"I'll be on the defensive line," said Ekuale, still learning the English language. "Coach hasn't told me exactly what he wants me to do. I don't know yet."
Ekuale had been a presumptive nose tackle and was listed by Scout.com at 290 pounds. But it sounds like Salave'a is strongly considering spotting him at the left or right defensive end positions, at least for 2013.
Ekuale said that with his position not yet known, his weight has gone on an extreme yo-yo ride in recent months.
"When Coach Joe came to Samoa for the first time to see me, I was at 242 pounds," Ekuale said. "He wanted me to play nose tackle."
Ekuale thus began the transformation to become a force in the middle for the Cougar defense – 242 pounds wasn't going to cut it at the nose. He put on weight, rapidly.
Too rapidly, as it turned out.
"By the time I took the SAT's earlier this year… I was up to 292 pounds," Ekuale said. "When Coach Joe saw me he was shocked."
Shocked, that is, in a negative way.
Ekuale said Salave'a told him to start running and lose weight. After all the work to put on the bulk, Ekuale now had to take it off.
AFTER SOME TIME in Seattle and the state of Washington, Ekuale returned to the islands.
But Ekuale didn't have a phone after he returned to Pago Pago and communication remained an issue between him and the coaches at Washington State. The only mandate he had was to drop some pounds. And so he did.
Finally, June arrived and Ekuale, amongst a haze of complex and exasperating paperwork, arrived on campus at Washington State to begin his college career. He weighed in at 262 pounds -- down 30 pounds from just a few months before.
"I'm working out like everyone else and (the strength coaches) have been telling me to continue running," Ekuale said.
FROM HAVING SPOKEN to him first hand, he's not out of shape. Not now.
Last year, Niu Sale came in out of shape and couldn't contribute, he never truly found his place because of the extra weight and eventually left the program. That's not the case here. Ekuale is a stout 262 pounds.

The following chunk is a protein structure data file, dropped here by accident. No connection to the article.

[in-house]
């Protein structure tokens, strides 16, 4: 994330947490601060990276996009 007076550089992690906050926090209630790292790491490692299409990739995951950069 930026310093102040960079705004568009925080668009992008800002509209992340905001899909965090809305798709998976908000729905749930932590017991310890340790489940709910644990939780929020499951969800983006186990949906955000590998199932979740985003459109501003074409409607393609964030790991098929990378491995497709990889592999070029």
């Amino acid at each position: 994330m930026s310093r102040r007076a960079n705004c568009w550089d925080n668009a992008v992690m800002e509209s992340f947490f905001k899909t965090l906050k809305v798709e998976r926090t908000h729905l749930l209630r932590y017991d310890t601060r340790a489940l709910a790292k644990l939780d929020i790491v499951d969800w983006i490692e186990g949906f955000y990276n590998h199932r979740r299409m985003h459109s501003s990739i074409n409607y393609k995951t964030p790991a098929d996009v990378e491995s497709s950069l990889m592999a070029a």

Ekuale won't know for a bit longer where he's going to line up, but he does believe nose tackle will eventually be his calling.
"I don't know about playing the position at the weight I'm at right now," Ekuale said. "Coaches have just told me they want me running and keeping up my size and strength."
MAKING THE TRANSITION to the nose tackle position from tight end, or to the defensive line for the matter, shouldn't be too much of an issue. He played a lot of defensive tackle his sophomore season in Pago Pago.
Ekuale said that relearning the technique will be the biggest thing, but having friends from Samoa will greatly benefit him.
Sophomores Robert Barber (NT) and Destiny Vaeao (DE), as well as fellow true freshman DE Emmitt Su'a-Kalio, have been friends of Ekuale's going way back -- he's played football with or against each of them for years.
"We like to go up to the (Student Recreation Center) together all the time after practice," Ekuale said.
Having familiar faces around to reach out to has helped Ekuale with his transition, but at this point he said he's just happy to be a Coug after going through all kinds of challenges the past several months.
"I made getting to Washington State my No. 1 priority," Ekuale said. "It took a lot of steps to get me to the States, and get me here. I'm here now though, and I'm available to play. I'm good to go!"